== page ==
This investigation was designed to evaluate the efficacy of an erbium, chromium-doped yttrium, scandium, gallium and garnet (Er,Cr:YSGG) laser (laser group) compared to conventional mechanical debridement (control group) in the treatment of peri-implantitis. In a double-blinded, randomized, controlled clinical trial, 32 patients with 88 implants with peri-implantitis were randomly assigned to either group. Statistical analyses were performed at 9 months for both groups. The laser-treated group showed a statistically significant reduction in probing depth (PD) compared to the control group (P = .04), but no statistically significant differences were observed for clinical attachment level gain (P = .29) or reduction of bleeding on probing (P = .09). In the subgroup analysis, mandibular single implants with screw-retained restorations treated with Er,Cr:YSGG demonstrated a statistically significant decrease in PD (P < .05) compared to all other groups. A complete resolution of peri-implantitis was achieved in 21% of implants in the test group and 5% of implants in the control group. Er,Cr:YSGG laser is an efficacious therapeutic tool to treat peri-implantitis, achieving greater PD reduction than conventional mechanical debridement alone. Er,Cr:YSGG laser also showed increased benefits in the treatment of mandibular, screw-retained, and single-unit implants compared to the sole use of conventional mechanical debridement.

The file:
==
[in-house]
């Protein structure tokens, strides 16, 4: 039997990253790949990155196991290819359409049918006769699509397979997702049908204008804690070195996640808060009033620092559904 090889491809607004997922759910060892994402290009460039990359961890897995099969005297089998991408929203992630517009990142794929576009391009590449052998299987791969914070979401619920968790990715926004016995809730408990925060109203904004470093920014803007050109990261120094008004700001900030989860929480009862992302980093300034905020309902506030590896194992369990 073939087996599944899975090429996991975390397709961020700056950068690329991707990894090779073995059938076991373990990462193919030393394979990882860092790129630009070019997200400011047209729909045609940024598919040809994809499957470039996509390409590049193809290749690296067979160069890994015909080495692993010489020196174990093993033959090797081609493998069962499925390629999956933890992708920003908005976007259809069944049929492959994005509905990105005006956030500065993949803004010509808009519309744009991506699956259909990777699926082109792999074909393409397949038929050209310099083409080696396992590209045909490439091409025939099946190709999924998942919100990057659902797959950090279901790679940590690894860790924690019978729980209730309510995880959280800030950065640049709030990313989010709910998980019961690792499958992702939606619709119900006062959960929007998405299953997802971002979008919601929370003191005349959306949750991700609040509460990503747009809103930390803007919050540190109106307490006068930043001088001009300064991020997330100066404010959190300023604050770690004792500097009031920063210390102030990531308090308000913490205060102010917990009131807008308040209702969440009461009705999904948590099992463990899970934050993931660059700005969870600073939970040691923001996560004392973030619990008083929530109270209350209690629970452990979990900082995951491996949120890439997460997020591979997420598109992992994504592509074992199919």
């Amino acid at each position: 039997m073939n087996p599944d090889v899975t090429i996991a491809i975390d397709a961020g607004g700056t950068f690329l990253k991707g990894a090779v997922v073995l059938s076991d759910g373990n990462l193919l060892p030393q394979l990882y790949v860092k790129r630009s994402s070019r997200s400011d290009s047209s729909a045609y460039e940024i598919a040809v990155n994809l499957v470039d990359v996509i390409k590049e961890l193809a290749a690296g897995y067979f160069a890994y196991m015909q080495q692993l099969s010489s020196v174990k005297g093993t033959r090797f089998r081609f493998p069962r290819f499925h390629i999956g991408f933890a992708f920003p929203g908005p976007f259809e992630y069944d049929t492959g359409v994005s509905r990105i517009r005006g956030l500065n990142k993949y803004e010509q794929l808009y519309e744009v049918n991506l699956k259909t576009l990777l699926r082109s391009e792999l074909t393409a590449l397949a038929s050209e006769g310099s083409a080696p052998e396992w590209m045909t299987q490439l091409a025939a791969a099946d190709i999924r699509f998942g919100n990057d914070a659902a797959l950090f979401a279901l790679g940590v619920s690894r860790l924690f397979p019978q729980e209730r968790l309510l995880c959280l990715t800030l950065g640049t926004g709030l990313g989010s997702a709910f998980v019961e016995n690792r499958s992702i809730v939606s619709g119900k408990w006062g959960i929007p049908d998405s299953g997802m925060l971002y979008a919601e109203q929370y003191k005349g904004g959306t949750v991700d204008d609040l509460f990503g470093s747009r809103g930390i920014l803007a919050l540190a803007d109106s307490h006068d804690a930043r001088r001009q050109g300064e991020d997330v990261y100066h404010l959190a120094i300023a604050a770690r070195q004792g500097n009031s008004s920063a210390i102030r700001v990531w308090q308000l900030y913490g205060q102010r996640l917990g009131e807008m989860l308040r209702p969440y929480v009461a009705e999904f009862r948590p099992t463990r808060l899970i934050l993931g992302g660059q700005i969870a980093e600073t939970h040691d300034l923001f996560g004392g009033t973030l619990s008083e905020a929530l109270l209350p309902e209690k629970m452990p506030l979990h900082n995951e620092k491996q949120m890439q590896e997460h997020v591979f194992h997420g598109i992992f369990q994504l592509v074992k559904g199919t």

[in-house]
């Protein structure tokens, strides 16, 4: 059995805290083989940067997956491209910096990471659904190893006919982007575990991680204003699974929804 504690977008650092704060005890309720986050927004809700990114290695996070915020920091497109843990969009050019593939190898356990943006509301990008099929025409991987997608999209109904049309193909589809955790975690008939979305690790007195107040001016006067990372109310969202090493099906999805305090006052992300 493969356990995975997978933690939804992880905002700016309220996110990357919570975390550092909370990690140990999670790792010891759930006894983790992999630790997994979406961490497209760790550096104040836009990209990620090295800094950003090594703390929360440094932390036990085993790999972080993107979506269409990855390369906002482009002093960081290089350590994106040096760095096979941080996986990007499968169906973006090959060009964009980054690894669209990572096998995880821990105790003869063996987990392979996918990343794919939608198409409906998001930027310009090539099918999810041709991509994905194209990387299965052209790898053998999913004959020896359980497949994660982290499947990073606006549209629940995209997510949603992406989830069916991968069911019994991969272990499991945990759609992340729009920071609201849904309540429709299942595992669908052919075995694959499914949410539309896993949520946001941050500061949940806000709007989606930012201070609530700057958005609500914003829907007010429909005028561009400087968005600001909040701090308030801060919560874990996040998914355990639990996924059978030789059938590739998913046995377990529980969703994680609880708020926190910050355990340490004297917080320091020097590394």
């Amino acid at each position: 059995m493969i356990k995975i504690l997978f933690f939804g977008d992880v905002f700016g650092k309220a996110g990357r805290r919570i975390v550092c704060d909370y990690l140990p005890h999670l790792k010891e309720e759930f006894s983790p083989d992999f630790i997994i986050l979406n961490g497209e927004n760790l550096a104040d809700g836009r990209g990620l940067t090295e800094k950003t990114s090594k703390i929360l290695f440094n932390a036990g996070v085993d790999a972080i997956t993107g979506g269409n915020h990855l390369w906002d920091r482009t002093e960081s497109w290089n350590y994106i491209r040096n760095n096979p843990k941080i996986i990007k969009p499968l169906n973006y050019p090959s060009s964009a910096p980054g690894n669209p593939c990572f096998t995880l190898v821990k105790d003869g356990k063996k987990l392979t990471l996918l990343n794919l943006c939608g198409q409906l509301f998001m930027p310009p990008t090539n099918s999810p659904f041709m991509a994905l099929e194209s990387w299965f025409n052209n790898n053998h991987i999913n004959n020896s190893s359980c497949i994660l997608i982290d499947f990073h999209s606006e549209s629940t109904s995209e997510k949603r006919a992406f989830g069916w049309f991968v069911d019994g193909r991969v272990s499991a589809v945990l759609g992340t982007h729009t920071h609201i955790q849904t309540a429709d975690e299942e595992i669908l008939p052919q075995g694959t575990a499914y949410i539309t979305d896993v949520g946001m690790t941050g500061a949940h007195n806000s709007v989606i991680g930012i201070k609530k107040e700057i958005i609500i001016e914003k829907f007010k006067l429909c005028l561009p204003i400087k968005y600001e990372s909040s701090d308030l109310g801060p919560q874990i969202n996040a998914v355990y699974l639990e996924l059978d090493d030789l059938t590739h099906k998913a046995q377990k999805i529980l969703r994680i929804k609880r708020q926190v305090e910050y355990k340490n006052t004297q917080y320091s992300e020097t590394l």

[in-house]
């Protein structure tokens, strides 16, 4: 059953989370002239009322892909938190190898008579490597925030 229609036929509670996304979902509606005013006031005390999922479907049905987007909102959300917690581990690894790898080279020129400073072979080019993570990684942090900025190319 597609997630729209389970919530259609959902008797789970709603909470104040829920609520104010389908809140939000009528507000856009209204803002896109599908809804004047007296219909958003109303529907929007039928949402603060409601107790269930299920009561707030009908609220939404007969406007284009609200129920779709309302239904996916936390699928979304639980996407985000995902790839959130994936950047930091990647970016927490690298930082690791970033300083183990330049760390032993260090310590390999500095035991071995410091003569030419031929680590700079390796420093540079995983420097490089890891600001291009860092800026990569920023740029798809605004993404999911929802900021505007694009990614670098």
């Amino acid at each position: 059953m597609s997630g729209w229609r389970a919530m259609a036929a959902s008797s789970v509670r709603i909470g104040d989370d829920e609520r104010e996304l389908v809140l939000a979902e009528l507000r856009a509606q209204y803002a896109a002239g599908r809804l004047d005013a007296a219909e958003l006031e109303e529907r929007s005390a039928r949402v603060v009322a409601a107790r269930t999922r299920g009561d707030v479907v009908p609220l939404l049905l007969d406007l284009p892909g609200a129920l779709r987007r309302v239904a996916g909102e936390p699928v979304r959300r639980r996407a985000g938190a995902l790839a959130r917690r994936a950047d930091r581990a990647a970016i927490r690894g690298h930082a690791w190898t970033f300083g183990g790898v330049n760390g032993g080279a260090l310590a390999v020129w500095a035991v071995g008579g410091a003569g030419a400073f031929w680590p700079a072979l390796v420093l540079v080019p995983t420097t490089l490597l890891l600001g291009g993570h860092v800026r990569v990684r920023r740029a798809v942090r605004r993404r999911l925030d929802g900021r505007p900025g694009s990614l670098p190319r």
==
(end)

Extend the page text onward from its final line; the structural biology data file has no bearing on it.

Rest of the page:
Online OnlyDOI: 10.11607/prd.4909Pages e11-e18, Language: English
Immediate implant placement and provisionalization with subepithelial connective tissue graft is considered the reference therapy for achieving a good esthetic outcome, especially in cases with a thin periodontal phenotype. Positioning sutures are usually required to maintain graft stability. This article describes the use of a modified suture technique involving vertical/horizontal double-parallel mattress sutures in immediate implant placement to achieve stable passive fixation of the graft in the appropriate position and to provide a more equal distribution of tension in the wound. A novel, simplified, reproducible technique is described in two cases of immediate implant placement and provisionalization with subepithelial connective tissue grafting and double-parallel mattress sutures.
Online OnlyDOI: 10.11607/prd.5629Pages e19-e26, Language: English
Preexisting hard and soft tissue defects around hopeless teeth can impede the ideal esthetic and functional outcomes of implant therapy. Orthodontic extrusion has been described as a predictable nonsurgical alternative for vertical hard and soft tissue augmentation, commonly through the use of orthodontic brackets on multiple adjacent teeth. This case report describes an alternative technique via orthodontic extrusion, utilizing a digitally designed and milled fixed provisional restoration. The provisional restoration served as an anchor in the forced eruption of a maxillary lateral incisor for the development of a future implant site. Following forced eruption and a subsequent stabilization period, immediate implant placement was successfully completed with a customized healing abutment to preserve the soft tissue architecture. The use of a fixed provisional restoration as an anchor for orthodontic extrusion allows for predictable implant site development while maintaining favorable esthetics throughout the treatment.
Online OnlyDOI: 10.11607/prd.5707Pages e27-e34, Language: English